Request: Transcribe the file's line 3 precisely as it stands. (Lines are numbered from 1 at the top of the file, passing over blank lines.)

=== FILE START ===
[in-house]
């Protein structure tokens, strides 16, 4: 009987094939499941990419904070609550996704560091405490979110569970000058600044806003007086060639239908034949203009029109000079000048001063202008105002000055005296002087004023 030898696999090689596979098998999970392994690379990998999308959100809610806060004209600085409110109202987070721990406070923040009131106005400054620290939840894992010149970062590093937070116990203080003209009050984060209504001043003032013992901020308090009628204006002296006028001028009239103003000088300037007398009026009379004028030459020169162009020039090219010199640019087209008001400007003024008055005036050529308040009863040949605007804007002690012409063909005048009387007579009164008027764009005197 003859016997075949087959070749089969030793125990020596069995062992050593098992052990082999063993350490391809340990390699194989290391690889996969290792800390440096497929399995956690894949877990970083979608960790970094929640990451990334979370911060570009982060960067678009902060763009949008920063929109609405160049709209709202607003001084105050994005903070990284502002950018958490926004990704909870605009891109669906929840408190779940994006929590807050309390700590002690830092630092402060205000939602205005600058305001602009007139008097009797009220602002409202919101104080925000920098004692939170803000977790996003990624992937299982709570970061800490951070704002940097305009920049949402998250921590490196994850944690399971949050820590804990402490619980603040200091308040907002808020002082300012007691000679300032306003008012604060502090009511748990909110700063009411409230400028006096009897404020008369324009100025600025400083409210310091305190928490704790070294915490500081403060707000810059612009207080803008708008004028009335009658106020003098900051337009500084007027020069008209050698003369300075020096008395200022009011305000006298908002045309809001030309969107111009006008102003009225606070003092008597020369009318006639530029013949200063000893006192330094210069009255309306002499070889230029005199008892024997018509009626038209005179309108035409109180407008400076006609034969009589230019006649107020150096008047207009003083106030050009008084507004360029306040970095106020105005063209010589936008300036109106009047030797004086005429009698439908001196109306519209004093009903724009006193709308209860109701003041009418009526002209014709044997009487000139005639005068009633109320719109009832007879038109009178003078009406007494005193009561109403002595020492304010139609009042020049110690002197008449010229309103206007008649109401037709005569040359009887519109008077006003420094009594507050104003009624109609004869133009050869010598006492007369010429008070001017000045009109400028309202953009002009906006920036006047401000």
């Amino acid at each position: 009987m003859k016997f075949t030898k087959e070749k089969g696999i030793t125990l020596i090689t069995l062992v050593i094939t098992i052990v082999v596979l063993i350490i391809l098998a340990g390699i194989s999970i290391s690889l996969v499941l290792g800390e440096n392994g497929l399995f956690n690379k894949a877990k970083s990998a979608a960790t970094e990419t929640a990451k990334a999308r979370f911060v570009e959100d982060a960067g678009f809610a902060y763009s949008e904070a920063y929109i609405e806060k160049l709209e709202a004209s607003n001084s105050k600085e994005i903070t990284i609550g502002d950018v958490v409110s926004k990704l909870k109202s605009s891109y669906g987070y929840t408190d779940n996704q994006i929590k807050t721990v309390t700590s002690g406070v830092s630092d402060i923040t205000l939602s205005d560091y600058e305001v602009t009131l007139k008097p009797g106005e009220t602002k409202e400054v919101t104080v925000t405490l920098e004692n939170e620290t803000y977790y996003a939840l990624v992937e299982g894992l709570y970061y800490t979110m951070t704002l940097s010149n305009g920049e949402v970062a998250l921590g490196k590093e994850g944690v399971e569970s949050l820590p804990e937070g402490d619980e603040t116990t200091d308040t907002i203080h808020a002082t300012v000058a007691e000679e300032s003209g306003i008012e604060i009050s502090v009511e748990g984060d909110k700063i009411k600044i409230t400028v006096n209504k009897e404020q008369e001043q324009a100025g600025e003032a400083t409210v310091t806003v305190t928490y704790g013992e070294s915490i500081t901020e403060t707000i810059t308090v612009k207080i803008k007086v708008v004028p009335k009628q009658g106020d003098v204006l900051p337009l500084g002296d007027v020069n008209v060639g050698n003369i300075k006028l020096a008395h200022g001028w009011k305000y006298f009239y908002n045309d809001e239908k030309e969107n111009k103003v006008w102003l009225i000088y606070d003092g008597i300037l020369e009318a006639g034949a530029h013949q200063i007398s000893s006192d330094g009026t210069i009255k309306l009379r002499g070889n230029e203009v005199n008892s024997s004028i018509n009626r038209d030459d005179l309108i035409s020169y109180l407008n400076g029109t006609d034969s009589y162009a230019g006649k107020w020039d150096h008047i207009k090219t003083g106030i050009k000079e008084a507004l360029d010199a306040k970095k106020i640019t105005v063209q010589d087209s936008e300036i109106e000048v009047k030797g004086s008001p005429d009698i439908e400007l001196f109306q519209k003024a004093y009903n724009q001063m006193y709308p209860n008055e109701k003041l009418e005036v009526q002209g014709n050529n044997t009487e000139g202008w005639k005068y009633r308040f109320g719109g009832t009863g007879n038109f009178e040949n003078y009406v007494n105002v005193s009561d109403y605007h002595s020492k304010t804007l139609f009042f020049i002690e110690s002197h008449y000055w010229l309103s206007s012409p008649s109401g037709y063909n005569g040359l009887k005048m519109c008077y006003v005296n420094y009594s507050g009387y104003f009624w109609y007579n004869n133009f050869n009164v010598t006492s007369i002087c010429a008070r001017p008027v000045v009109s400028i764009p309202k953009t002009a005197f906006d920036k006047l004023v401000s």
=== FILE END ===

């Amino acid at each position: 009987m003859k016997f075949t030898k087959e070749k089969g696999i030793t125990l020596i090689t069995l062992v050593i094939t098992i052990v082999v596979l063993i350490i391809l098998a340990g390699i194989s999970i290391s690889l996969v499941l290792g800390e440096n392994g497929l399995f956690n690379k894949a877990k970083s990998a979608a960790t970094e990419t929640a990451k990334a999308r979370f911060v570009e959100d982060a960067g678009f809610a902060y763009s949008e904070a920063y929109i609405e806060k160049l709209e709202a004209s607003n001084s105050k600085e994005i903070t990284i609550g502002d950018v958490v409110s926004k990704l909870k109202s605009s891109y669906g987070y929840t408190d779940n996704q994006i929590k807050t721990v309390t700590s002690g406070v830092s630092d402060i923040t205000l939602s205005d560091y600058e305001v602009t009131l007139k008097p009797g106005e009220t602002k409202e400054v919101t104080v925000t405490l920098e004692n939170e620290t803000y977790y996003a939840l990624v992937e299982g894992l709570y970061y800490t979110m951070t704002l940097s010149n305009g920049e949402v970062a998250l921590g490196k590093e994850g944690v399971e569970s949050l820590p804990e937070g402490d619980e603040t116990t200091d308040t907002i203080h808020a002082t300012v000058a007691e000679e300032s003209g306003i008012e604060i009050s502090v009511e748990g984060d909110k700063i009411k600044i409230t400028v006096n209504k009897e404020q008369e001043q324009a100025g600025e003032a400083t409210v310091t806003v305190t928490y704790g013992e070294s915490i500081t901020e403060t707000i810059t308090v612009k207080i803008k007086v708008v004028p009335k009628q009658g106020d003098v204006l900051p337009l500084g002296d007027v020069n008209v060639g050698n003369i300075k006028l020096a008395h200022g001028w009011k305000y006298f009239y908002n045309d809001e239908k030309e969107n111009k103003v006008w102003l009225i000088y606070d003092g008597i300037l020369e009318a006639g034949a530029h013949q200063i007398s000893s006192d330094g009026t210069i009255k309306l009379r002499g070889n230029e203009v005199n008892s024997s004028i018509n009626r038209d030459d005179l309108i035409s020169y109180l407008n400076g029109t006609d034969s009589y162009a230019g006649k107020w020039d150096h008047i207009k090219t003083g106030i050009k000079e008084a507004l360029d010199a306040k970095k106020i640019t105005v063209q010589d087209s936008e300036i109106e000048v009047k030797g004086s008001p005429d009698i439908e400007l001196f109306q519209k003024a004093y009903n724009q001063m006193y709308p209860n008055e109701k003041l009418e005036v009526q002209g014709n050529n044997t009487e000139g202008w005639k005068y009633r308040f109320g719109g009832t009863g007879n038109f009178e040949n003078y009406v007494n105002v005193s009561d109403y605007h002595s020492k304010t804007l139609f009042f020049i002690e110690s002197h008449y000055w010229l309103s206007s012409p008649s109401g037709y063909n005569g040359l009887k005048m519109c008077y006003v005296n420094y009594s507050g009387y104003f009624w109609y007579n004869n133009f050869n009164v010598t006492s007369i002087c010429a008070r001017p008027v000045v009109s400028i764009p309202k953009t002009a005197f906006d920036k006047l004023v401000s």